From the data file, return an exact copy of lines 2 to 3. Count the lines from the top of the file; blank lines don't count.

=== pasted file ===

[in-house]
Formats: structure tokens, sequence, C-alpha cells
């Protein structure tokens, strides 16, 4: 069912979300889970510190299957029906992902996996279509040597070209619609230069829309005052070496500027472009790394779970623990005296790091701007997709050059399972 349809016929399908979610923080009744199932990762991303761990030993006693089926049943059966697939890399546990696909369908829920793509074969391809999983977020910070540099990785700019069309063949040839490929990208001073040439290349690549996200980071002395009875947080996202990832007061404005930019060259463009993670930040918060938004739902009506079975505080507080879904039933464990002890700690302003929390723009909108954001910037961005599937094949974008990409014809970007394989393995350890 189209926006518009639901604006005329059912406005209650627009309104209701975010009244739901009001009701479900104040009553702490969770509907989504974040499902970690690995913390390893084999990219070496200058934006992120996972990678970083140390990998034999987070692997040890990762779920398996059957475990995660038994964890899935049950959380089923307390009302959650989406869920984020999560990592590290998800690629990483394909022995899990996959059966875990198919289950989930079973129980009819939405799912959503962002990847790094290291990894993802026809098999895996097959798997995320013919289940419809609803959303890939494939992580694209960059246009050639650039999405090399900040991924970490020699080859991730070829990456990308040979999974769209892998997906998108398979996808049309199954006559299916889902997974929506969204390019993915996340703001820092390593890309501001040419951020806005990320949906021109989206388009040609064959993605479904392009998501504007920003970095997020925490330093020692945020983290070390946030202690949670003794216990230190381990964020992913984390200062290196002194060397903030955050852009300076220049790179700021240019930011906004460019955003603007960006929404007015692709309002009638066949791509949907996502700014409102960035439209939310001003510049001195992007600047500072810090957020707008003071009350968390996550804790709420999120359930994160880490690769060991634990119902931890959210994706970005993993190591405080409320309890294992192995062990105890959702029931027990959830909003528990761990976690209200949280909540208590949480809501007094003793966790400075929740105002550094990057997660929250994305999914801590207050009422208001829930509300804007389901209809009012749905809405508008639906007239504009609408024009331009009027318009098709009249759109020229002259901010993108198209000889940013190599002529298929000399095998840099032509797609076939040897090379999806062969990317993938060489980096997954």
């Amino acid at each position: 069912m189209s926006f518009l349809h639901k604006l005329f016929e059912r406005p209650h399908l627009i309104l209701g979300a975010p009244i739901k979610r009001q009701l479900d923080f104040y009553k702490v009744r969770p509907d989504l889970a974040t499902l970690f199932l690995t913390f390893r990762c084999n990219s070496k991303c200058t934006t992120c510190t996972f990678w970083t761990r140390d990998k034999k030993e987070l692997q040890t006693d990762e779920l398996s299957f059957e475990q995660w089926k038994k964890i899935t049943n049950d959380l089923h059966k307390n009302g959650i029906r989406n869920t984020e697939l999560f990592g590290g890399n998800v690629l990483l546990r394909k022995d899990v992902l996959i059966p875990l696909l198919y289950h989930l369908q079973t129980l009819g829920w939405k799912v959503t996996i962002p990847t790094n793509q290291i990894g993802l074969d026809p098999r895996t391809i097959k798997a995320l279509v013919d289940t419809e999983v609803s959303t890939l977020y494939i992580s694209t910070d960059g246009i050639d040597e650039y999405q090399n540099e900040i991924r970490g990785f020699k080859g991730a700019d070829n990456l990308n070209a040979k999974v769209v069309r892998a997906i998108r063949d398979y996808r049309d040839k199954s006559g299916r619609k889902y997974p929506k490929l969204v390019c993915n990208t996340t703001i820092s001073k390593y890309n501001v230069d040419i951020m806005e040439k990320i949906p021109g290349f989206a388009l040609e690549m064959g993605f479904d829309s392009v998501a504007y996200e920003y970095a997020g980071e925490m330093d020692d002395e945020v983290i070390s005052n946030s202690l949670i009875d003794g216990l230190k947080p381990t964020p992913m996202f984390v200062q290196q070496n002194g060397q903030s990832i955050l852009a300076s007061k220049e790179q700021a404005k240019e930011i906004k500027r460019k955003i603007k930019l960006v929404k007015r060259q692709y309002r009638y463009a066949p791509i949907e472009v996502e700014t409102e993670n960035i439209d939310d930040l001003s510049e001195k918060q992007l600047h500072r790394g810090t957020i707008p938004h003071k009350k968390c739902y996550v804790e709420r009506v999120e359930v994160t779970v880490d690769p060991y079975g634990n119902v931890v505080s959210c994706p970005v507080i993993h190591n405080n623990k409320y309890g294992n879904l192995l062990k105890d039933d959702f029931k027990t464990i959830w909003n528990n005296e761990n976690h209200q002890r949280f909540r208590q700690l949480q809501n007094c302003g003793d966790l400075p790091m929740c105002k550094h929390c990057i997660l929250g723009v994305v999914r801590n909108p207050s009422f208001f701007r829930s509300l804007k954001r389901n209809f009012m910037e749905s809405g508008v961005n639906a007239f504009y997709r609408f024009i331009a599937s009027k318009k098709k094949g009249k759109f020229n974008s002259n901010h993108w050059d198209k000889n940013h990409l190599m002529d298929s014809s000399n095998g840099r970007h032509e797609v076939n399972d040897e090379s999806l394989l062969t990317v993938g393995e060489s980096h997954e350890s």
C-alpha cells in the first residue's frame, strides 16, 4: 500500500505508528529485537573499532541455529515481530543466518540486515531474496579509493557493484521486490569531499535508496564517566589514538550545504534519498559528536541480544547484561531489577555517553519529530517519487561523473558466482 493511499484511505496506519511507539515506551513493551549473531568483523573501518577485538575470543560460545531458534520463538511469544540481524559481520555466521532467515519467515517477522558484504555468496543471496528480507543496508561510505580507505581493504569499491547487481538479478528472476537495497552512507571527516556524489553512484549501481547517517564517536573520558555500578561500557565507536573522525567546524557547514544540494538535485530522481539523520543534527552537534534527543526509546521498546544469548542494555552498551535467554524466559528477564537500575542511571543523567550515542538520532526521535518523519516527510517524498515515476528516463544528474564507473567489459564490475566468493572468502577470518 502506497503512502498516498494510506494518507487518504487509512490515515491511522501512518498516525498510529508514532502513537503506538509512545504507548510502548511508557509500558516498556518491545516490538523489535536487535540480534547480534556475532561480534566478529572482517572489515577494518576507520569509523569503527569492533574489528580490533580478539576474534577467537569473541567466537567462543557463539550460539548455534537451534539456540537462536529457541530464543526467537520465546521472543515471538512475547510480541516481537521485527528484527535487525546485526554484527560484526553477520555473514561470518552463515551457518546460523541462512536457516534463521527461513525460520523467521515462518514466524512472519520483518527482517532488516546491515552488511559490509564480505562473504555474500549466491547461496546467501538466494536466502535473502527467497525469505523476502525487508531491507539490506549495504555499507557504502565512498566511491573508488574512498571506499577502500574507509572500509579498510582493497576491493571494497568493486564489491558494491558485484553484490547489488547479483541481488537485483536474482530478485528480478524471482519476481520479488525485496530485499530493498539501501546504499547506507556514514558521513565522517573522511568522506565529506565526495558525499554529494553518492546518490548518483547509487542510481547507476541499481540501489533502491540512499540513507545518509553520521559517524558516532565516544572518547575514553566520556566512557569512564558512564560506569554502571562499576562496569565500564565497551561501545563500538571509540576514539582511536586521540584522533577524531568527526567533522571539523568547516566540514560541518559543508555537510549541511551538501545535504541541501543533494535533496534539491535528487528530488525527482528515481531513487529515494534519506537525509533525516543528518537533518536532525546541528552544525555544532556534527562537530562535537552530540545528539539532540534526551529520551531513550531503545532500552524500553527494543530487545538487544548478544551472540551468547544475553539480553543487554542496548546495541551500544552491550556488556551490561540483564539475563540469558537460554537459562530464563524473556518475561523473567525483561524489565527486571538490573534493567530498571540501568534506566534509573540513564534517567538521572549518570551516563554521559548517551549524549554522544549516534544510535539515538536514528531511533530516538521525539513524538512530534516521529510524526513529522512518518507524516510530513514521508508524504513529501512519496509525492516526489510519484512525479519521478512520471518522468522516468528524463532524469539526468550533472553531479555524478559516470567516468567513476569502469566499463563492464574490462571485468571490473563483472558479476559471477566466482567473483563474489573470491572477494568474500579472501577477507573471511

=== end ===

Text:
Formats: structure tokens, sequence, C-alpha cells
């Protein structure tokens, strides 16, 4: 069912979300889970510190299957029906992902996996279509040597070209619609230069829309005052070496500027472009790394779970623990005296790091701007997709050059399972 349809016929399908979610923080009744199932990762991303761990030993006693089926049943059966697939890399546990696909369908829920793509074969391809999983977020910070540099990785700019069309063949040839490929990208001073040439290349690549996200980071002395009875947080996202990832007061404005930019060259463009993670930040918060938004739902009506079975505080507080879904039933464990002890700690302003929390723009909108954001910037961005599937094949974008990409014809970007394989393995350890 189209926006518009639901604006005329059912406005209650627009309104209701975010009244739901009001009701479900104040009553702490969770509907989504974040499902970690690995913390390893084999990219070496200058934006992120996972990678970083140390990998034999987070692997040890990762779920398996059957475990995660038994964890899935049950959380089923307390009302959650989406869920984020999560990592590290998800690629990483394909022995899990996959059966875990198919289950989930079973129980009819939405799912959503962002990847790094290291990894993802026809098999895996097959798997995320013919289940419809609803959303890939494939992580694209960059246009050639650039999405090399900040991924970490020699080859991730070829990456990308040979999974769209892998997906998108398979996808049309199954006559299916889902997974929506969204390019993915996340703001820092390593890309501001040419951020806005990320949906021109989206388009040609064959993605479904392009998501504007920003970095997020925490330093020692945020983290070390946030202690949670003794216990230190381990964020992913984390200062290196002194060397903030955050852009300076220049790179700021240019930011906004460019955003603007960006929404007015692709309002009638066949791509949907996502700014409102960035439209939310001003510049001195992007600047500072810090957020707008003071009350968390996550804790709420999120359930994160880490690769060991634990119902931890959210994706970005993993190591405080409320309890294992192995062990105890959702029931027990959830909003528990761990976690209200949280909540208590949480809501007094003793966790400075929740105002550094990057997660929250994305999914801590207050009422208001829930509300804007389901209809009012749905809405508008639906007239504009609408024009331009009027318009098709009249759109020229002259901010993108198209000889940013190599002529298929000399095998840099032509797609076939040897090379999806062969990317993938060489980096997954």